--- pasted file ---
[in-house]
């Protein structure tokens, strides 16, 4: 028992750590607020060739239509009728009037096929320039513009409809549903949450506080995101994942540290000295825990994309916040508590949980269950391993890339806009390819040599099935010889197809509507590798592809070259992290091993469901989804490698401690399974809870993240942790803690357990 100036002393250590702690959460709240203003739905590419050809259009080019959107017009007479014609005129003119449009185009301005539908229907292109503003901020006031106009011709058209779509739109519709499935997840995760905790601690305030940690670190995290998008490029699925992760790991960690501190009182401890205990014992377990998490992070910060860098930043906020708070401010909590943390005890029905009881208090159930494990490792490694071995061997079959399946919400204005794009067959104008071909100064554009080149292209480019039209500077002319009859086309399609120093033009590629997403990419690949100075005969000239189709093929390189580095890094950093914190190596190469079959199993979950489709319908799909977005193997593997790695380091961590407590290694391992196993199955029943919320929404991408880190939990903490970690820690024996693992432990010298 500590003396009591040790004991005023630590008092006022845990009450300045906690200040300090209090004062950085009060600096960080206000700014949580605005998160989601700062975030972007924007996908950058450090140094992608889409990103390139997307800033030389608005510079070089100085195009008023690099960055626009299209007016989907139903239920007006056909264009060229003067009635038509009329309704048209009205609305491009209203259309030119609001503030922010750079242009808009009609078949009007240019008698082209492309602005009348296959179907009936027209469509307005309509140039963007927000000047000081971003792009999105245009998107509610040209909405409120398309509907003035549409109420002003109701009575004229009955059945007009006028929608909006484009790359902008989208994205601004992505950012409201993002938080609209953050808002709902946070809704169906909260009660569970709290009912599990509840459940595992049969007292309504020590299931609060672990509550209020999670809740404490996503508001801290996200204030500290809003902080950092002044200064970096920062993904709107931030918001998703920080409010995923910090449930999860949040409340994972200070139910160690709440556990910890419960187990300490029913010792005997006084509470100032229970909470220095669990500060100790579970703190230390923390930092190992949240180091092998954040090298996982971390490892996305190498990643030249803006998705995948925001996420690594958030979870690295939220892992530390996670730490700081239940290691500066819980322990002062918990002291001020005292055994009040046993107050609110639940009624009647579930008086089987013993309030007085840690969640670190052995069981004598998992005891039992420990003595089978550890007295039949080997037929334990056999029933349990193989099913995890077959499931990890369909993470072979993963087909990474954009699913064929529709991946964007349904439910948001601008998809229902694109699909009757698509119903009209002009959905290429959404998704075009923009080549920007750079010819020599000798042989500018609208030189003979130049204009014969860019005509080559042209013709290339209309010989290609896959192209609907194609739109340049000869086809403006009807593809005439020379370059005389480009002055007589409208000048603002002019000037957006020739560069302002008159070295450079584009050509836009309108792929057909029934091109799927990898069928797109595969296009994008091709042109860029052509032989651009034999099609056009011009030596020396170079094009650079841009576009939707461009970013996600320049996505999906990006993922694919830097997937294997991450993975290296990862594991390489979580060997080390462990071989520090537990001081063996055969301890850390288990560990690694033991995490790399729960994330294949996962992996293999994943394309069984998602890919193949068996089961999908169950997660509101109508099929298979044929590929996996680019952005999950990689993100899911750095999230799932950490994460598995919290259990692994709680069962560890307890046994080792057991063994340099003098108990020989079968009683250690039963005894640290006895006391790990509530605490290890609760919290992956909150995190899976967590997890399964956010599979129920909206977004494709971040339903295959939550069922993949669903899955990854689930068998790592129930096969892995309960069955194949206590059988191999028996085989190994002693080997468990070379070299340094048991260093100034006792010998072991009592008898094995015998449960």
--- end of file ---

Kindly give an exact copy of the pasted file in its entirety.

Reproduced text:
[in-house]
């Protein structure tokens, strides 16, 4: 028992750590607020060739239509009728009037096929320039513009409809549903949450506080995101994942540290000295825990994309916040508590949980269950391993890339806009390819040599099935010889197809509507590798592809070259992290091993469901989804490698401690399974809870993240942790803690357990 100036002393250590702690959460709240203003739905590419050809259009080019959107017009007479014609005129003119449009185009301005539908229907292109503003901020006031106009011709058209779509739109519709499935997840995760905790601690305030940690670190995290998008490029699925992760790991960690501190009182401890205990014992377990998490992070910060860098930043906020708070401010909590943390005890029905009881208090159930494990490792490694071995061997079959399946919400204005794009067959104008071909100064554009080149292209480019039209500077002319009859086309399609120093033009590629997403990419690949100075005969000239189709093929390189580095890094950093914190190596190469079959199993979950489709319908799909977005193997593997790695380091961590407590290694391992196993199955029943919320929404991408880190939990903490970690820690024996693992432990010298 500590003396009591040790004991005023630590008092006022845990009450300045906690200040300090209090004062950085009060600096960080206000700014949580605005998160989601700062975030972007924007996908950058450090140094992608889409990103390139997307800033030389608005510079070089100085195009008023690099960055626009299209007016989907139903239920007006056909264009060229003067009635038509009329309704048209009205609305491009209203259309030119609001503030922010750079242009808009009609078949009007240019008698082209492309602005009348296959179907009936027209469509307005309509140039963007927000000047000081971003792009999105245009998107509610040209909405409120398309509907003035549409109420002003109701009575004229009955059945007009006028929608909006484009790359902008989208994205601004992505950012409201993002938080609209953050808002709902946070809704169906909260009660569970709290009912599990509840459940595992049969007292309504020590299931609060672990509550209020999670809740404490996503508001801290996200204030500290809003902080950092002044200064970096920062993904709107931030918001998703920080409010995923910090449930999860949040409340994972200070139910160690709440556990910890419960187990300490029913010792005997006084509470100032229970909470220095669990500060100790579970703190230390923390930092190992949240180091092998954040090298996982971390490892996305190498990643030249803006998705995948925001996420690594958030979870690295939220892992530390996670730490700081239940290691500066819980322990002062918990002291001020005292055994009040046993107050609110639940009624009647579930008086089987013993309030007085840690969640670190052995069981004598998992005891039992420990003595089978550890007295039949080997037929334990056999029933349990193989099913995890077959499931990890369909993470072979993963087909990474954009699913064929529709991946964007349904439910948001601008998809229902694109699909009757698509119903009209002009959905290429959404998704075009923009080549920007750079010819020599000798042989500018609208030189003979130049204009014969860019005509080559042209013709290339209309010989290609896959192209609907194609739109340049000869086809403006009807593809005439020379370059005389480009002055007589409208000048603002002019000037957006020739560069302002008159070295450079584009050509836009309108792929057909029934091109799927990898069928797109595969296009994008091709042109860029052509032989651009034999099609056009011009030596020396170079094009650079841009576009939707461009970013996600320049996505999906990006993922694919830097997937294997991450993975290296990862594991390489979580060997080390462990071989520090537990001081063996055969301890850390288990560990690694033991995490790399729960994330294949996962992996293999994943394309069984998602890919193949068996089961999908169950997660509101109508099929298979044929590929996996680019952005999950990689993100899911750095999230799932950490994460598995919290259990692994709680069962560890307890046994080792057991063994340099003098108990020989079968009683250690039963005894640290006895006391790990509530605490290890609760919290992956909150995190899976967590997890399964956010599979129920909206977004494709971040339903295959939550069922993949669903899955990854689930068998790592129930096969892995309960069955194949206590059988191999028996085989190994002693080997468990070379070299340094048991260093100034006792010998072991009592008898094995015998449960």